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Protesters Rush Hotel Where De Blasio Holds First Re-Election Fundraiser

By Jeff Mays | October 30, 2015 9:20am
 A group of protesters stormed inside the hotel hosting Mayor Bill de Blasio's first fundraiser at the Sheraton New York Thursday night.
De Blasio Fundraiser Protest
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MIDTOWN — A group of protesters stormed inside the hotel hosting Mayor Bill de Blasio's first fundraiser at the Sheraton New York Thursday night.

Police and hotel security rushed inside and rounded up the group of 30 protesters and led them back outside the hotel where they continued their protest, chanting "one-term mayor."

No one was arrested.

"We want to make sure the mayor knows we're out here and upset with his policies," said Jose LaSalle of Copwatch Patrol Unit.

The protesters were made up of groups supporting various issues such as anti-police brutality, homelessness and support for Palestinians. To the side, more than a dozen protesters calling for de Blasio to ban horse carriages on city streets marched back and forth.

They all agreed that they were upset with de Blasio's policies as he reaches the halfway point in his term.

De Blasio ran on a platform of improving police-community relations but has since angered supporters by backing "Broken Windows" policing where small crimes are targeted in an effort to prevent larger ones.

The mayor also lost support from backers when he said last week after the shooting death of an NYPD officer that some criminals were simply "irredeemable" and deserved prison.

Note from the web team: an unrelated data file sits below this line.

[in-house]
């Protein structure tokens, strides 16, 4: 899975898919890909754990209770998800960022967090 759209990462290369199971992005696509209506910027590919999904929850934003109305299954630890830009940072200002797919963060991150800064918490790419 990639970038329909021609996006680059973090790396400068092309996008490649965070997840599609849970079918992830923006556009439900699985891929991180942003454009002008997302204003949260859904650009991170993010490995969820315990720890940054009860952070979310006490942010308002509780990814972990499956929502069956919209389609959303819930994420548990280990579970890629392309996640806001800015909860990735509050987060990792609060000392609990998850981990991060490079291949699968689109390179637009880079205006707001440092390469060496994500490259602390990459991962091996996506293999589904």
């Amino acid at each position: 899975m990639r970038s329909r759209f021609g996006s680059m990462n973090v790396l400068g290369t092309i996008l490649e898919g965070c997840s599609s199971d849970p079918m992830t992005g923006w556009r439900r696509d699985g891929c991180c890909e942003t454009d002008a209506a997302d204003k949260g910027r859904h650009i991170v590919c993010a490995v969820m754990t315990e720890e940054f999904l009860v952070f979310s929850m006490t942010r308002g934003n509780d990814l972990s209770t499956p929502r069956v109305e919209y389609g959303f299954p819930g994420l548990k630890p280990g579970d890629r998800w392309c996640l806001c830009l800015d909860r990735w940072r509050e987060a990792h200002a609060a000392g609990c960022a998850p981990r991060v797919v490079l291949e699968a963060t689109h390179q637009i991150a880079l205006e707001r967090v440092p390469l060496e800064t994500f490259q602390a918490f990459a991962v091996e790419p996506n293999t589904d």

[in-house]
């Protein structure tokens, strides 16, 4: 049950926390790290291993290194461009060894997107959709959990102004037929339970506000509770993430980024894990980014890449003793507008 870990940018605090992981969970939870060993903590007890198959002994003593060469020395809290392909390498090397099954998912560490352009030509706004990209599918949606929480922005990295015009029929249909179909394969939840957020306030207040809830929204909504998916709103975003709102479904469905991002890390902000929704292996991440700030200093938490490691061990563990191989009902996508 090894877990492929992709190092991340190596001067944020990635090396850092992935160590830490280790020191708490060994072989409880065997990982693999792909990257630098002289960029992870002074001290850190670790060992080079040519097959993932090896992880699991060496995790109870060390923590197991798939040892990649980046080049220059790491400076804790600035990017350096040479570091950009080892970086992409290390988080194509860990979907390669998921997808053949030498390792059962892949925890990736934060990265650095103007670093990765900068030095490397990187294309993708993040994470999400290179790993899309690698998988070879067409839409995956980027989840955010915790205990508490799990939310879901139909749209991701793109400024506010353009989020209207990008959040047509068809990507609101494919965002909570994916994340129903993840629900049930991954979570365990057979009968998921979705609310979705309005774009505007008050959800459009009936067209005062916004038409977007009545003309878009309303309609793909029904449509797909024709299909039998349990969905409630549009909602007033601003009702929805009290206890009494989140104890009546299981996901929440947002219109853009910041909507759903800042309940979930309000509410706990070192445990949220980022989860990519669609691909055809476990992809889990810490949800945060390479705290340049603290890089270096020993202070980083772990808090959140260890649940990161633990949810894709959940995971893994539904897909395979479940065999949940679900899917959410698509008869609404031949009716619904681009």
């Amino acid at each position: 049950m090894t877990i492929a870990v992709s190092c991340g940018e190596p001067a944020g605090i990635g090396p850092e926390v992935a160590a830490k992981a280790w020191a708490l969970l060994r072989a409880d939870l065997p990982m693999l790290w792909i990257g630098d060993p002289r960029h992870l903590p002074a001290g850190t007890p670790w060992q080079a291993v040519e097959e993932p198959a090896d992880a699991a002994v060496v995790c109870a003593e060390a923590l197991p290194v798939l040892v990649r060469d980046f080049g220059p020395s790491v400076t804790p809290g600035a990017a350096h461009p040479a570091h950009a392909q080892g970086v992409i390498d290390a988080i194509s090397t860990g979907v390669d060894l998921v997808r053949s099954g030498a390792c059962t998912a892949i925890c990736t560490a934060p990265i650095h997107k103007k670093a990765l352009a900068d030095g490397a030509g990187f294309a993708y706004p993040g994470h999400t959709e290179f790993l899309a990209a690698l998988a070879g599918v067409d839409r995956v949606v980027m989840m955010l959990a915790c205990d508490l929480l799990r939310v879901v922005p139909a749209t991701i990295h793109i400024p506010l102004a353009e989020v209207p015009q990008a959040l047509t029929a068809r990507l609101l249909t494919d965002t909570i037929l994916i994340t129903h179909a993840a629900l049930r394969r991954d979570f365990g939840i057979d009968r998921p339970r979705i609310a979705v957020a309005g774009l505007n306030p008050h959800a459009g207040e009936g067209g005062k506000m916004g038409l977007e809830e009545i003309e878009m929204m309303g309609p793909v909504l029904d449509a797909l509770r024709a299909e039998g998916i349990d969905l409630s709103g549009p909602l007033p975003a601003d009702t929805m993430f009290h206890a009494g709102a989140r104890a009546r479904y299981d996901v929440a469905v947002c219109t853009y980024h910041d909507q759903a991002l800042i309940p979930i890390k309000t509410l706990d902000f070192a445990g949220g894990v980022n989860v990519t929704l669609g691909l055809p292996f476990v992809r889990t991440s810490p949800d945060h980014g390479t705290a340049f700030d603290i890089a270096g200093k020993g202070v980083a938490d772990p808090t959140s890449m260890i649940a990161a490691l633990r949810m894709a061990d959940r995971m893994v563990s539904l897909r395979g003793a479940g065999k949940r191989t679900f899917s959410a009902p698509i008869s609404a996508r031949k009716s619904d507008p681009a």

"Bill de Blasio spouts progressive rhetoric but his actions are indistinguishable from mayors of the past 20 years," said Josmar Trujilo of the Coalition to End Broken Windows.

De Blasio, speaking at an unrelated event on Staten Island Thursday afternoon, defended his track record and said protesters were not paying attention during the 2013 campaign.

"I’ve believed in Broken Windows all along, and I believe in quality-of-life policing, and I actually think it is a progressive position to believe in it," said de Blasio. "So, they can protest all they want, but I’ve had this view for years, and it’s not changing."

Other protesters said they were upset about the mayor's affordable housing efforts, which involve rezoning several poor neighborhoods throughout the city and the New York City Housing Authority proposal to develop market rate units on its properties.

"Nothing has changed since Bloomberg," said Agnes Johnson, a retired educator from The Bronx who attended the protest.

De Blasio promised to ban horse carriages from operating in the city on his first day in office but has been unable to garner enough City Council support to do so.

De Blasio acknowledged the fundraiser as the "informal beginning" of his campaign for a second term in 2017.

The fundraiser event was expected to raise $1 million.

De Blasio donor Sid Davidoff, a former administrative aide to Mayor John Lindsay, said he was surprised to see the protesters outside as he headed into the fundraiser.

"He's doing exactly what he set out to do," Davidoff said citing the continued reduction in stop and frisk and the implementation of universal pre-K.

"This is New York. Everybody has a voice," he said of the protest.

In spite of the protesters outside questioning de Blasio's progressive bona fides, the mayor touted them inside, promoting the city's low crime rate, affordable housing and education initiatives.

"Some skeptics said these goals—addressing inequality and effectively managing city government— were mutually exclusive. But we knew that in a city of 8.4 million people, the opposite was true— these goals are prerequisites for one another," the mayor said according to prepared remarks.